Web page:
Firms want to support police

Ben Southwood
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NEW POLICE and Crime Commissioners (PCCs) should consider using the private sector to drive down the costs of non-core police work, the country’s top business lobby said this morning.

The police could save some £1.5bn, the Confederation of British Industry (CBI) said, by opening up back office services such as human resources, finance, procurement and IT to competition. This could help forces maintain the standard of core frontline services while withstanding 20 per cent funding reductions. The industry group pointed out that 6,600 officers are still performing back office functions.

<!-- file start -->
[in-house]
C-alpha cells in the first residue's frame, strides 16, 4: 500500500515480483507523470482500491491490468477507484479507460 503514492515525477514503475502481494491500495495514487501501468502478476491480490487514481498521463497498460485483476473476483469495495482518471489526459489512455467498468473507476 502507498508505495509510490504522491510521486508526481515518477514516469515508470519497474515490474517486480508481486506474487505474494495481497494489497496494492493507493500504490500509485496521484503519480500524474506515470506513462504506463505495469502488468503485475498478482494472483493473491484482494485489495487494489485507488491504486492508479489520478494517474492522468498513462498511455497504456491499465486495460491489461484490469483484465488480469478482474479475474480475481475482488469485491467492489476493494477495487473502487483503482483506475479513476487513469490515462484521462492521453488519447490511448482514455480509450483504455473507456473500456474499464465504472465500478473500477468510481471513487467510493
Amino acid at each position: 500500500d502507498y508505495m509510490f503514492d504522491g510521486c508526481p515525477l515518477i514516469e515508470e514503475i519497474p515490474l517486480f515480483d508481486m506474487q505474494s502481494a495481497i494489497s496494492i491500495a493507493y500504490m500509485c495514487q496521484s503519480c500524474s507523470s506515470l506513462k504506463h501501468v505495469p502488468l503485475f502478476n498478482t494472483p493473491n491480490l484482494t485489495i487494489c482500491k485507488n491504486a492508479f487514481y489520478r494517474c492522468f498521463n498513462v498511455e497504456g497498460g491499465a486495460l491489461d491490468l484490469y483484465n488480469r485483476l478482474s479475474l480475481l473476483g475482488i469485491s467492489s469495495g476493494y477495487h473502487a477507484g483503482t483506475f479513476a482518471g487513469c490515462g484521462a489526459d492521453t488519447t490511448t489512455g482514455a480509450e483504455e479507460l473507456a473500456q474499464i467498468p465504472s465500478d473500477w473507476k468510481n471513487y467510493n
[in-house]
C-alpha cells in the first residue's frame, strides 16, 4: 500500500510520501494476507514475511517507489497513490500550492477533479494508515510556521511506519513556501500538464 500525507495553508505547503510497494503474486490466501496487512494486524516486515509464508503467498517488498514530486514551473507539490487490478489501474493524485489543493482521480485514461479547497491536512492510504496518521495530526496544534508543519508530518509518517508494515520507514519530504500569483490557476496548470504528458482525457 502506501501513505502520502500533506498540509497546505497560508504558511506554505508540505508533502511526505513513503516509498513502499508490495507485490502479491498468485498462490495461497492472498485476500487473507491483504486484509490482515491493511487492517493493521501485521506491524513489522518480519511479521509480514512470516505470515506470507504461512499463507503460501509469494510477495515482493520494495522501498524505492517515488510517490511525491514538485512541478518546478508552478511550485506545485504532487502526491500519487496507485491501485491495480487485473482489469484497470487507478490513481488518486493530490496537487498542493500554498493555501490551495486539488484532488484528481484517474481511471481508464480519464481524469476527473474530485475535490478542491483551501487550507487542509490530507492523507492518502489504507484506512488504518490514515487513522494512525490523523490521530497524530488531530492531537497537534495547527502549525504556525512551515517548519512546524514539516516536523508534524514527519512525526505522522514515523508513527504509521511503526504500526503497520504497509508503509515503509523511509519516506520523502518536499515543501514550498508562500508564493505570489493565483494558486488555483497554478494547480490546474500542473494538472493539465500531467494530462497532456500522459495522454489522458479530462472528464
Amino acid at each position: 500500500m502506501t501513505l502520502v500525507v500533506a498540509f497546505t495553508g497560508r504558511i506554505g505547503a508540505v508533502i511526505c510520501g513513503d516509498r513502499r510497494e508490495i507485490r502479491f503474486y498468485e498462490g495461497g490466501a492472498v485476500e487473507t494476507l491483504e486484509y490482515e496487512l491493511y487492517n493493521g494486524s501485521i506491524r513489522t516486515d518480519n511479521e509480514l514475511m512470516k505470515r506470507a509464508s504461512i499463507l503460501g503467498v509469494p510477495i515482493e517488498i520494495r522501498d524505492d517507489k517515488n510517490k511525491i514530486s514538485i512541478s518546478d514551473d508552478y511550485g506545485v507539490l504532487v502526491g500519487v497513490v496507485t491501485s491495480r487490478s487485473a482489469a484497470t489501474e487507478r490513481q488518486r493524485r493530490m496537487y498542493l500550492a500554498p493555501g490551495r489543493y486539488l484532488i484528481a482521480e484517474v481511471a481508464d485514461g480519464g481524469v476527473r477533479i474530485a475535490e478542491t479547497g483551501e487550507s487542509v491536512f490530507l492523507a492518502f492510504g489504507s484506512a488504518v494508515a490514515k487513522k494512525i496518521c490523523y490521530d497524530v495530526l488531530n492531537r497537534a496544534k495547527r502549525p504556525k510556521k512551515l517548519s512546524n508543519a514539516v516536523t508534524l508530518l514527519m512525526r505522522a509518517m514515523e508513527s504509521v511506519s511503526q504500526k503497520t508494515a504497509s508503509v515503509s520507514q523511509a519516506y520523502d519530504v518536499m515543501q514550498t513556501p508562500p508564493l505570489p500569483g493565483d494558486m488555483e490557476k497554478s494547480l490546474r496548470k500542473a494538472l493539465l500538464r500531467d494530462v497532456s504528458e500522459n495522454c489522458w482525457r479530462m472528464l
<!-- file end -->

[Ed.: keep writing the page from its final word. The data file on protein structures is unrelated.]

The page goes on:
“Like all public services, the police force is under significant pressure to maintain the quality of its service, while meeting necessary budget cuts, so carrying on as normal is not an option,” said Katja Hall at the CBI. “Faced with this challenge the new PCCs should work with independent providers to deliver back office and operational support services to free up more officers for the frontline.”

Hall also touted private firms’ expertise in “cutting edge technology” as a boon to help forces deal with fraud and the growing scourge of cyber-crime.

The CBI called on the home office to identify police functions which are currently performed by warranted officers – but that could be opened up. And they called for an expanded remit for the Independent Police Complaints Commission to oversee these new public-private partnerships.